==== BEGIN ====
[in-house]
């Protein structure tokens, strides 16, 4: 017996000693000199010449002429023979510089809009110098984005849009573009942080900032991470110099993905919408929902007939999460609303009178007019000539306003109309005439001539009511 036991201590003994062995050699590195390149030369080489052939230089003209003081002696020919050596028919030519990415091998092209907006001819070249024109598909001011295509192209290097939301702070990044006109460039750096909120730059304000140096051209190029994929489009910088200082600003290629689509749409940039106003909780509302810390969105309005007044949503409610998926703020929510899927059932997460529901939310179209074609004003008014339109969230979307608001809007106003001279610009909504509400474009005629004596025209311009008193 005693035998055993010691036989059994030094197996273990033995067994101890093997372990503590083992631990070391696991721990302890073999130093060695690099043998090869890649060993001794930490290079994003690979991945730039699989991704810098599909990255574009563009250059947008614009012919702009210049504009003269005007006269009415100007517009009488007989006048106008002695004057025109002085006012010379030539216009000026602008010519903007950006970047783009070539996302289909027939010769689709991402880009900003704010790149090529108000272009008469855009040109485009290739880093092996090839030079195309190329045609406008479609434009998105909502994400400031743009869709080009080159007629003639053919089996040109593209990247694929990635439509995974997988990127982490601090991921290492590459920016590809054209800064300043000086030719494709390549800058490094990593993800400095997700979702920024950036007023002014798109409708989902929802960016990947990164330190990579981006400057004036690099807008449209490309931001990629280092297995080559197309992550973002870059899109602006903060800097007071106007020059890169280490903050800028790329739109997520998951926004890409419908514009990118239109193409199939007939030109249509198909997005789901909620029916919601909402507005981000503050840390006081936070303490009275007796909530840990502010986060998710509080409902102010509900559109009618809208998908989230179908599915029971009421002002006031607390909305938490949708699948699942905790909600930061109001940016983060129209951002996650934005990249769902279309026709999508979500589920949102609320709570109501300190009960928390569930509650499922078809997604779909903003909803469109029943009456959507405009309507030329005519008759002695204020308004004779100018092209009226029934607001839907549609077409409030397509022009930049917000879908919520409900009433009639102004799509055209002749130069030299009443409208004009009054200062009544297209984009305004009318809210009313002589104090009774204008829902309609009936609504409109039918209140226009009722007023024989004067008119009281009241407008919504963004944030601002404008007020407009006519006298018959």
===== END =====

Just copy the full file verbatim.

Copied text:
[in-house]
């Protein structure tokens, strides 16, 4: 017996000693000199010449002429023979510089809009110098984005849009573009942080900032991470110099993905919408929902007939999460609303009178007019000539306003109309005439001539009511 036991201590003994062995050699590195390149030369080489052939230089003209003081002696020919050596028919030519990415091998092209907006001819070249024109598909001011295509192209290097939301702070990044006109460039750096909120730059304000140096051209190029994929489009910088200082600003290629689509749409940039106003909780509302810390969105309005007044949503409610998926703020929510899927059932997460529901939310179209074609004003008014339109969230979307608001809007106003001279610009909504509400474009005629004596025209311009008193 005693035998055993010691036989059994030094197996273990033995067994101890093997372990503590083992631990070391696991721990302890073999130093060695690099043998090869890649060993001794930490290079994003690979991945730039699989991704810098599909990255574009563009250059947008614009012919702009210049504009003269005007006269009415100007517009009488007989006048106008002695004057025109002085006012010379030539216009000026602008010519903007950006970047783009070539996302289909027939010769689709991402880009900003704010790149090529108000272009008469855009040109485009290739880093092996090839030079195309190329045609406008479609434009998105909502994400400031743009869709080009080159007629003639053919089996040109593209990247694929990635439509995974997988990127982490601090991921290492590459920016590809054209800064300043000086030719494709390549800058490094990593993800400095997700979702920024950036007023002014798109409708989902929802960016990947990164330190990579981006400057004036690099807008449209490309931001990629280092297995080559197309992550973002870059899109602006903060800097007071106007020059890169280490903050800028790329739109997520998951926004890409419908514009990118239109193409199939007939030109249509198909997005789901909620029916919601909402507005981000503050840390006081936070303490009275007796909530840990502010986060998710509080409902102010509900559109009618809208998908989230179908599915029971009421002002006031607390909305938490949708699948699942905790909600930061109001940016983060129209951002996650934005990249769902279309026709999508979500589920949102609320709570109501300190009960928390569930509650499922078809997604779909903003909803469109029943009456959507405009309507030329005519008759002695204020308004004779100018092209009226029934607001839907549609077409409030397509022009930049917000879908919520409900009433009639102004799509055209002749130069030299009443409208004009009054200062009544297209984009305004009318809210009313002589104090009774204008829902309609009936609504409109039918209140226009009722007023024989004067008119009281009241407008919504963004944030601002404008007020407009006519006298018959």